For example, If a man is given to fits of anger and strikes out at his wife, hitting her on the chin and breaking her jaw, he may sincerely confess and she may genuinely forgive. But her jaw is still broken and may cause her difficulty for years to come.

It is one of the fundamental realities of life: When we commit actions or speak words that are detrimental to another, the consequences stay on.

The Chapter ends with tips on Statements of forgiveness:

– I am deeply hurt by what you said.

– I think you realize that.

– I appreciate your apology, because without it, I don’t think I could forgive you. But because I think you are sincere, I want you to know that I forgive you.

– What can I say? I’m touched by your apology. I value our relationship greatly. Therefore, I’m choosing to forgive you.

– I didn’t know if I would ever be able to say this sincerely. I was devastated by what you did. I would never have imagined you capable of doing such a thing. But I love you, and I choose to believe that your apology is sincere. So I am offering you my forgiveness.

– Your work error has cost me both time and money. I want to forgive you for causing this problem. Yes, I believe that with your correction plan in place, I can forgive you.

– I know how hard it is for you to swallow your pride and say, “I was wrong.” You’ve grown in my eyes, and I do forgive you.

Learning to Forgive
The Five Languages of Apology

1. EXPRESSING REGRET – “I am sorry.”

2. ACCEPTING RESPONSIBILITY – “I was wrong.”

3. MAKING RESTITUTION – “What can I do to make it right?”

4. GENUINELY REPENTING – “Try not to do that again.”

5. REQUESTING FORGIVENESS – “Will you please forgive me?”

When You’re 40

IF YOU ARE ABOVE 40 YRS OF AGE OR APPROACHING THE MARK, HEALTH HINTS FOR YOU

A. Two things to check as often as you can:
(1) Your blood pressure
(2) Your blood sugar

B. Four things to reduce to the minimum on your foods:
(1) Salt
(2) sugar
(3) dairy products
(4) starchy products

C. Four things to increase in your foods:
(1) Greens/vegetables
(2) beans
(3) fruits
(4) nuts

D. Three things you need to forget:
(1) Your age
(2) your past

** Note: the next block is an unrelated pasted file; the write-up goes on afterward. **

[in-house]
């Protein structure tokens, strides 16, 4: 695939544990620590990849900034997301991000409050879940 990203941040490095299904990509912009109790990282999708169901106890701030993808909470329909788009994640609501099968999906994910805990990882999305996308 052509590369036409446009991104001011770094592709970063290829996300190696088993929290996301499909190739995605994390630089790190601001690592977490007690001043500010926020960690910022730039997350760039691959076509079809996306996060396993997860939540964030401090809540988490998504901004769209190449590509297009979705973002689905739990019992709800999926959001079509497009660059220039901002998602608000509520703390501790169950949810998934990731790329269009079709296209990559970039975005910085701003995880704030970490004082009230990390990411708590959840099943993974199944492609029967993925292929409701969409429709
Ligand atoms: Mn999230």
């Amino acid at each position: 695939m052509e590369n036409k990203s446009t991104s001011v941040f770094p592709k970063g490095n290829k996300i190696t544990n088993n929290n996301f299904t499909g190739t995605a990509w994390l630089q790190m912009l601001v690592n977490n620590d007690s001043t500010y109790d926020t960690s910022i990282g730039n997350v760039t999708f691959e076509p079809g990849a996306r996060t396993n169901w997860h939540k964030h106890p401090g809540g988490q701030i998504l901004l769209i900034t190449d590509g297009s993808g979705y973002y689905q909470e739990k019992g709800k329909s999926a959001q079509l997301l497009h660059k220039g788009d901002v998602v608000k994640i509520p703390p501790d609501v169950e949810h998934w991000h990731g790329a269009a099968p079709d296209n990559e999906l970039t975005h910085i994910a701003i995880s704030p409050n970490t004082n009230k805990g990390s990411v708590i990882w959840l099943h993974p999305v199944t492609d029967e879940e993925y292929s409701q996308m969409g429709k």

(3) your grievances

E. Four things you must have, no matter how weak or how strong you are:
(1) Friends who truly love you
(2) caring family
(3) positive thoughts
(4) a warm home.

F. Five things you need to do to stay healthy:
(1) fasting
(2) smiling / laughing
(3) trek / exercise
(4) reduce your weight.

G. Six things you don’t have to do:
(1) Don’t wait till you are hungry to eat
(2) don’t wait till you are thirsty to drink
(3) don’t wait till you are sleepy to sleep
(4) don’t wait till you feel tired to rest
(5) don’t wait till you get sick to go for medical check-ups otherwise you will only regret later in life
(6) don’t wait till you have problem before you pray to your God.

TAKE CARE OF YOURSELF !!!

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More to IQ

IQ , EQ , SQ , AQ

…..According to psychologists, there are four types of intelligence:

1) Intelligence Quotient 0(IQ)
2) Emotional Quotient (EQ)
3) Social Quotient (SQ)
4) Adversity Quotient (AQ)

1. Intelligence Quotient (IQ): This is the measure of your comprehension ability”, solve maths; memorize things and recall subject matters.

2. Emotional Quotient (EQ): This is the measure of your ability to maintain peace with others; keep to time; be responsible; be honest; respect boundaries; be humble, genuine and considerate.

3. Social Quotient (SQ):
This is the measure of your ability to build a network of friends and maintain it over a long period of time.

People that have higher EQ and SQ tend to go farther in life than those with high IQ but low EQ and SQ. Most schools capitalize in improving IQ level while EQ and SQ are played down.

A man of high IQ can end up being employed by a man of high EQ and SQ even though he has an average IQ.

Your EQ represents your character; your SQ represents your charisma. Give in to habits that will improve these three Qs but more especially your EQ and SQ.

EQ and SQ make one manage better than the other.

Pls don’t teach children only to have higher IQ , but also to have higher EQ and SQ.

Now there is a 4th one:
A new paradigm

4. The Adversity Quotient (AQ):
The measure of your ability to go through a rough patch in life and come out without losing your mind. AQ determines who will give up in face of troubles and may abandon their families.

To parents:
Expose children to other areas of life than academic. They should adore manual work (never use work as a form of punishment), sport and art .

Develop their EQ, SQ and AQ. They should become multifaceted human beings able to do things independently of the parents.

Finally, do not prepare the road for the children. Prepare the children for the road.